The ride share business is taking over the world. Technology has the upper hand by using smart phone apps to connect people for rides, dates, and food these days. The unique position of ride sharing has had an ephemeral run of worry free days. More states are cracking down on application companies such as Uber and Lyft. But, even with proper regulations- how are we safe while riding in a stranger’s car? Uber claims to do extensive background searches on all those who want to be drivers. Yet, there are staggering reports of violence and terrifying events.
Uber had an insurance policy covering up to $1million in liability but that was only active when the driver had a passenger in the vehicle. For example, a 6 year old child was struck and killed by an Uber driver. Not only did the child die but the mother is in critical condition and needs intensive medical treatment which was denied coverage by Uber’s insurance agency. The ride sharing company claims that since there were no Uber patrons in the vehicle then Uber is not liable-this was the gap in the insurance regulation. Furthermore, the driver reportedly had a reckless driving conviction that Uber never came across during their background check. The laws in California have changed since this tragic accident last year thanks to California Governor Jerry Brown tightening the insurance grip on all ride sharing programs. Florida is looking in the same direction. Current law in Florida allows Uber to function with a vague gap in their insurance plan. This gap does not cover people injured by Uber drivers unless they are patrons in the vehicle. This means that Uber is not liable if a driver injures a pedestrian or another person while the driver is waiting to pick-up a rider since the driver is technically not on the clock until the patron is in the vehicle. Uber has lobbied extensively against the Bankers and Insurance committee board who are passing the bill (SB-1298).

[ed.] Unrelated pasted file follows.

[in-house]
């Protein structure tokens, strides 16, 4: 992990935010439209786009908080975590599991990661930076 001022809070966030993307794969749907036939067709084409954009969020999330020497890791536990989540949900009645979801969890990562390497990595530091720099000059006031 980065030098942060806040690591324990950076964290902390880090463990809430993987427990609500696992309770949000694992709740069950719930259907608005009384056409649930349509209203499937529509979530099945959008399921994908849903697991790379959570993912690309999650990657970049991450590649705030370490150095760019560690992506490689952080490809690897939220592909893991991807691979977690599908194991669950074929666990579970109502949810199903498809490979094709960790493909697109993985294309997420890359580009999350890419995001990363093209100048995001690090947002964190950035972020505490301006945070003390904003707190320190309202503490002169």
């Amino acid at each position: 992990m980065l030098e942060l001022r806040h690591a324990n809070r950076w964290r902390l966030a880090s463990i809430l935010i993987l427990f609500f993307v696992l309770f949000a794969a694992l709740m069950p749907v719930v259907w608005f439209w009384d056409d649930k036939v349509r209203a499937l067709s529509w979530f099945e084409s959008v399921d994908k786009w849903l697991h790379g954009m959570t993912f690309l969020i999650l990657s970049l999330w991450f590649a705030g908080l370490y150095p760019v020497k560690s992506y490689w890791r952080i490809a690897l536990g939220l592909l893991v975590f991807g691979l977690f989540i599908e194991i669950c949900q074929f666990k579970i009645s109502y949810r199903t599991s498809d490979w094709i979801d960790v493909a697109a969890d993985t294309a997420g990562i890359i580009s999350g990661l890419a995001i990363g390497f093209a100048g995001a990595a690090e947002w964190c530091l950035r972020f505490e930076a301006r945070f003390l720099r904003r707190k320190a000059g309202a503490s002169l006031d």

The other risk is the cell phone itself. Texting and driving is illegal in 45 states yet ride sharing apps require drivers to be on their cell phones. So what is a driver to do about responding to the pings and rings their Uber app makes while they are driving? The race is on as soon as someone requests pickup, the Uber drivers in that area must reply quickly. Most Uber drivers keep their phone on a stand against the windshield. Couldn’t this be a major distraction? That is the question other law makers are asking.
Background checks are completed by a third party company, Hirease. This is a general background check and as some reports suggest is not nearly as extensive as it could be. Taxi and Limo companies undergo deep background checks including finger prints and credit checks. There are reports of rape, assault, and kidnapping from around the globe because the checks are not adequate for this type of service. In June of 2014 an Uber driver was arrested for assaulting a patron, turns out the driver had multiple felonies.
Uber may be the new trend but as for now sticking with the tried and true cab rides might be the most safe route to take.